The Lightly Frosted Garden in January

Tree textures: curly willow (Salix) and Doug fir (Pseudotsuga).
It is not a bad thing—at least in my mind—to wake up to a frozen world outside.
Just a few of my many houseplants in my office/plant room.
With the cold comes sunshine and I can embrace them both so long as the heater is working.
Pieris japonica ‘Valley Valentine’.
With a warm coat and several layers of clothing you’re likely to find me outside now looking around.
Spiderweb frozen in time on a Camellia sasanqua ‘Yuletide’.
Ok, maybe this is a gentle time during the winter for us and I have to admit that I’m more inclined to giggle at the things I’m seeing rather than groaning about the wet muddiness of it all. (That is if I am not cursing the cold. I’m not perfect.)
Clematis cirrhosa ‘Freckles’.
Seeing the blue sky all day warms my heart. I adore the color blue and all that it represents.
Even the ivy that’s considered an invasive plant seems somewhat more tame and delicate with a dusting of the cold frozen dampness.
An Epiphyllum I grew from seed.

Indoors the houseplants are still growing. I sit beside them working while I too bask in the warmth from the heater and I take advantage of the lights intended for their growth.

Some old homes don’t have a lot of windows to let the light in, but I make do.

Top 12 To-Do List for the 2011 Growing Season


There’s nothing I’d enjoy more than to complete the many tasks on any one of the lists floating around this house. As a recovered perfectionist, it has pained me greatly to become so physically unable to do so many simple things. But I’m not giving up—and neither should any of you—when swelling or any other kind of chronic malady shows up to bring dark clouds to an otherwise sunny day. I know that when you cannot work, you cannot hire help, but that doesn’t mean that you should let it all pile up as I so often do. Things need to be tackled, and when they are tackled, you beat that obstacle and are better prepared for whatever else is coming your way.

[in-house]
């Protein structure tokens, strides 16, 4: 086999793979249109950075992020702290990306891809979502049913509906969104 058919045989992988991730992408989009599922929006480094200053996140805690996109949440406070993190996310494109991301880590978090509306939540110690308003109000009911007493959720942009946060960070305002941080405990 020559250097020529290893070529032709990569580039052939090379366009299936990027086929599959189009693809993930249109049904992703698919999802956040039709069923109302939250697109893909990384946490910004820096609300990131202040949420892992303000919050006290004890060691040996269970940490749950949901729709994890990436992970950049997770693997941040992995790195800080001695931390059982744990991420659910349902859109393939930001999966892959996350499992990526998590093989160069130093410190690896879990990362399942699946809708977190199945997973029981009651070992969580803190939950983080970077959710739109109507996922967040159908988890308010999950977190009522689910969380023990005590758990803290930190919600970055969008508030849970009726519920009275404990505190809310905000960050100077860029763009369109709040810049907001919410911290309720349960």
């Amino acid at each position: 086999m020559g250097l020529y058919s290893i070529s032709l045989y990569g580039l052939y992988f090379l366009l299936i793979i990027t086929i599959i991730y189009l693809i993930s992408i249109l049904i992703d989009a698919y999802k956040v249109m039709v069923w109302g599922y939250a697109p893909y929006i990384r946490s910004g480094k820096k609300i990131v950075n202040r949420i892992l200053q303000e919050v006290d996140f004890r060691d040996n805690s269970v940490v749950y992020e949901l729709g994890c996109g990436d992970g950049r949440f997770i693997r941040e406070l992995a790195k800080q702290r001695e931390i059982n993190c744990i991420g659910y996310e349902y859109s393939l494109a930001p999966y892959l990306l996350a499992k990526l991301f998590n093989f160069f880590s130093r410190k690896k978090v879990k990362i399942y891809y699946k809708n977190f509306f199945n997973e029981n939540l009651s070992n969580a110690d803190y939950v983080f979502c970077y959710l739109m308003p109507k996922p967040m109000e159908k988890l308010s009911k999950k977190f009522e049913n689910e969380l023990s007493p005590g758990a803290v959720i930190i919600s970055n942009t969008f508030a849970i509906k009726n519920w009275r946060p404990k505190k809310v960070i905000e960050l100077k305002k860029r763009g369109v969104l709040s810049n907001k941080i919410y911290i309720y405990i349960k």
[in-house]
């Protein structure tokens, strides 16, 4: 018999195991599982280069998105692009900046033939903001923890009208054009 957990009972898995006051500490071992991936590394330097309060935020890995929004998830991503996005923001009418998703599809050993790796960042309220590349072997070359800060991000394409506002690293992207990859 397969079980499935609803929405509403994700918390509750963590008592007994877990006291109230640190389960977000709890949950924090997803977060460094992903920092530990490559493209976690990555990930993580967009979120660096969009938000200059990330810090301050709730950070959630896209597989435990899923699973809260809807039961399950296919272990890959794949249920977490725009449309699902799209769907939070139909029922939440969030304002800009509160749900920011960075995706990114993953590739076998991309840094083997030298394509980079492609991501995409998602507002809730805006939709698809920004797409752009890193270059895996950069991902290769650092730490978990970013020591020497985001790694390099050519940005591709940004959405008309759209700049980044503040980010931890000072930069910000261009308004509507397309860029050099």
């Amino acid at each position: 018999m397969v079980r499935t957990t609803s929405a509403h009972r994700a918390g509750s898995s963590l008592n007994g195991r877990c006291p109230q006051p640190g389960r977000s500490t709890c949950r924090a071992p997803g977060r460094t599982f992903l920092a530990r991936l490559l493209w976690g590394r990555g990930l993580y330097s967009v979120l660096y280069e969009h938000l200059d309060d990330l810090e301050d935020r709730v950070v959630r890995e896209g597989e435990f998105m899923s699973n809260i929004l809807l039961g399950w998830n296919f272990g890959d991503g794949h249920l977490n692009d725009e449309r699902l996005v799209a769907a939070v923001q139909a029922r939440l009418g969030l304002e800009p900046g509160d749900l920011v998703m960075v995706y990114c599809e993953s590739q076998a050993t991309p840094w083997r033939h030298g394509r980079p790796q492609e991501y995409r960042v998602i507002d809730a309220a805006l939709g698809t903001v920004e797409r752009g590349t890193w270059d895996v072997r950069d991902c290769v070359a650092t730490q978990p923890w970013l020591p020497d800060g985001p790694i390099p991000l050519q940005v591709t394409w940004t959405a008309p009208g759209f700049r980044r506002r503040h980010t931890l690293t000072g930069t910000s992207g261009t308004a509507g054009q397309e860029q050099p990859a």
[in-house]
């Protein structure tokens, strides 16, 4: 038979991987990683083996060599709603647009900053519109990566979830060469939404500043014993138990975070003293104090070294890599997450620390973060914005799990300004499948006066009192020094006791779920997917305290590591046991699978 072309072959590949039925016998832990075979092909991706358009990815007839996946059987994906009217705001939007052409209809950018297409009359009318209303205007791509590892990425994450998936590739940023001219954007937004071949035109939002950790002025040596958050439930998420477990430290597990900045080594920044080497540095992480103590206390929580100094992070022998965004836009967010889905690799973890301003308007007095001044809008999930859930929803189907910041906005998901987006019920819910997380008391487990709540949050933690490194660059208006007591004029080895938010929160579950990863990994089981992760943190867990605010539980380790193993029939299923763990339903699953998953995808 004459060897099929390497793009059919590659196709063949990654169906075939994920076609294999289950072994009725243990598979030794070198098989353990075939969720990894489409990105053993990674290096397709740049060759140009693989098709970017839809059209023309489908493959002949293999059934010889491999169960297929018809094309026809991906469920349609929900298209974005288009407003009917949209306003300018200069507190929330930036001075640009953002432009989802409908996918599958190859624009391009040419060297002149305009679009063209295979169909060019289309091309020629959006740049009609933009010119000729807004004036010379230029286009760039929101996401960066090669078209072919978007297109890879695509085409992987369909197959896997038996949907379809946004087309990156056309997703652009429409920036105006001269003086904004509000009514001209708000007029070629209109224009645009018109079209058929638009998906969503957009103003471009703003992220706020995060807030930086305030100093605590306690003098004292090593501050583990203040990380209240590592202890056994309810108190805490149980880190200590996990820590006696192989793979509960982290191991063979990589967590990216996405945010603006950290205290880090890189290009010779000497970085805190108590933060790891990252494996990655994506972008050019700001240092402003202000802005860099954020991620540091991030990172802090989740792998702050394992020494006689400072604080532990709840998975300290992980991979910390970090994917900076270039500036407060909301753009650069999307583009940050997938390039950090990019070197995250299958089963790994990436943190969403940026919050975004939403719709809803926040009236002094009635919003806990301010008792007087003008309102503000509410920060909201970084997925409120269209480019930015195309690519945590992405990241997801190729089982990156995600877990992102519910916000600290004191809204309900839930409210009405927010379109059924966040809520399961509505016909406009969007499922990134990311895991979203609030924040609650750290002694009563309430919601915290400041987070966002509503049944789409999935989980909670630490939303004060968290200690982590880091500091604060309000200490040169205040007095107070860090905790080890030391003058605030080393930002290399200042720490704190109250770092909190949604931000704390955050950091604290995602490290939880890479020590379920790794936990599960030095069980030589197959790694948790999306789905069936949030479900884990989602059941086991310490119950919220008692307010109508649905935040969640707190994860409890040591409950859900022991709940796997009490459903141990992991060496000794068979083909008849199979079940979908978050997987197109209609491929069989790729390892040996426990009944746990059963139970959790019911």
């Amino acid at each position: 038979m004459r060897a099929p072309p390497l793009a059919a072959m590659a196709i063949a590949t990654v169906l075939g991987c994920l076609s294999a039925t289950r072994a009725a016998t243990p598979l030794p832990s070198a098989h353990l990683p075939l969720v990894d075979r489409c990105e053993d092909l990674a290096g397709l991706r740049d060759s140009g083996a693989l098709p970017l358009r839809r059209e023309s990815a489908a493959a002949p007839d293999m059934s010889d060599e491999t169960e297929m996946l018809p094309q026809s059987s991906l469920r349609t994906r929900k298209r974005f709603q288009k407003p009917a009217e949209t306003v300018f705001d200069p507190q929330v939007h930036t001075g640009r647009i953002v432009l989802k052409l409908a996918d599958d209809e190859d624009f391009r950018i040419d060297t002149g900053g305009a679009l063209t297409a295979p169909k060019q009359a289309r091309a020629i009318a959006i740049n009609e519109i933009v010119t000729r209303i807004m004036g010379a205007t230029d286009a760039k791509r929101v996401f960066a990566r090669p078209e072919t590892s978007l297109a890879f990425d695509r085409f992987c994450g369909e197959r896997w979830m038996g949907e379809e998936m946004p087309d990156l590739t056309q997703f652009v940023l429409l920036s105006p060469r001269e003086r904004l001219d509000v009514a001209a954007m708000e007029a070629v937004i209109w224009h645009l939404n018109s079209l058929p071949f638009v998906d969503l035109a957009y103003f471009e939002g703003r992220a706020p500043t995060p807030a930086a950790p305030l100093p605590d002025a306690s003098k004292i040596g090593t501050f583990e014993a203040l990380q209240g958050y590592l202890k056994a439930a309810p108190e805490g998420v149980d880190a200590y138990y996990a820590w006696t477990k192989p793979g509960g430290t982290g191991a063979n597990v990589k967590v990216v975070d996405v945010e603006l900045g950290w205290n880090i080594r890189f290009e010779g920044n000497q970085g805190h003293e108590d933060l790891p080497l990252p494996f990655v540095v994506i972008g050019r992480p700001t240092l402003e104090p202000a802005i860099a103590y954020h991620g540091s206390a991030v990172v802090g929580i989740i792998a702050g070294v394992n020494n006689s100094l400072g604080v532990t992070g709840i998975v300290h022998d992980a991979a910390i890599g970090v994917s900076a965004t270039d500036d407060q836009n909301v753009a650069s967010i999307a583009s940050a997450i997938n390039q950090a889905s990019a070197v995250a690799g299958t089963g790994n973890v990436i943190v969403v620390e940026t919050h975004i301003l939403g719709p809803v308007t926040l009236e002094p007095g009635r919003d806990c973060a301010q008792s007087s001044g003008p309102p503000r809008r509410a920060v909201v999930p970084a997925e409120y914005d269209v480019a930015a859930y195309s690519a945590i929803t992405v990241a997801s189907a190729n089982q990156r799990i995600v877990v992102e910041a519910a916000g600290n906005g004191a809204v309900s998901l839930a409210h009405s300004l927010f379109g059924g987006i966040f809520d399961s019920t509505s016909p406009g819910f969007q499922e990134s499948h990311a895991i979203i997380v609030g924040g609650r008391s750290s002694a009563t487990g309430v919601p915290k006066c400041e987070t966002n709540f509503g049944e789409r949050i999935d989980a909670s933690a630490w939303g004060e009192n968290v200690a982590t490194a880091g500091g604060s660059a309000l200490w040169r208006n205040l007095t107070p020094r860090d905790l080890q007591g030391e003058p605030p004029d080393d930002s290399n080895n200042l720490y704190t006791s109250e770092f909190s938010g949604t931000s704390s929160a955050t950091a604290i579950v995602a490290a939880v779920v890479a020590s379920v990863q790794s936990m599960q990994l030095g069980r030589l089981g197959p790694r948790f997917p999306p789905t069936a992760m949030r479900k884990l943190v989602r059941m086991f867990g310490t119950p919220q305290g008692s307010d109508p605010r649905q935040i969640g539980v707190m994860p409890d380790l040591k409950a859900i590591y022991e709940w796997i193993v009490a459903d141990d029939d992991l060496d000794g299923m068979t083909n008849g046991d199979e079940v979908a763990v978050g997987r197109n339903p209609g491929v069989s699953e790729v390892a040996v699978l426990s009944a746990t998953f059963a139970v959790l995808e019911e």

(If you are not a gardener struggling with chronic illness, I am pretty sure you have these lists too. If you are able-bodied, and willing to help, think about offering a hand to help another gardener in need. For you too may be there someday.)

  1. COVER. Add a larger covered area of some kind, any kind, to the backyard to encourage the cats to recreate outdoors more often. I’d like to have a place back there too. Kids might even figure out that’s it’s fun. We will see.
  2. SHELTER. Enclose the small shed attached to the garage/storage studio and throw out its contents. Consider using the large inherited kiln in this space. The pile of salvaged wood stored in the garage/studio is sure to come in handy for this task.
  3. DEFENSE. Get around to having a gorgeous fence made in the backyard and add a small deck platform to it. After all this time, I’d like to finally say goodbye to that apartment building once and for all.
  4. POWER. Add electrical outdoors outlets since there is not a single one in sight!
  5. GUIDANCE. Clean all paths in the garden from my many piles of debris. Get rid of broken pots. Throw away anything that is not vital to the completion of my goals. No empty planters. Sell them or give them away.
  6. STRUCTURE. Make things and things with happen. The fact that our cement stucco home terrifies me is a big hinderance to the completion of this task.
  7. EDIT. Be brave and remove plants that show little improvement. Others WILL take their place. I have a pile of those too.
  8. VIEW. Buy a projector so we can watch movies with the kids in the backyard this summer. They are so often denied such luxuries and it is such a perfect fit for all involved.
  9. DIRECTION. Better define how the garden functions with more hardscaping projects completed.
  10. SOLID. Finish up the back porch. It’s an eyesore in concrete and it needs to be pebble mosaic.
  11. HANG. That’s right. Hang all the items I need to hang, and get over my fear of masonry.
  12. COLOR. Color me concrete. Paint the architectural details on the front porch and garage/studio and consider repainting the front porch. Finally!

Hope you’re all making your lists too!

Pieris japonica ‘Valley Valentine.’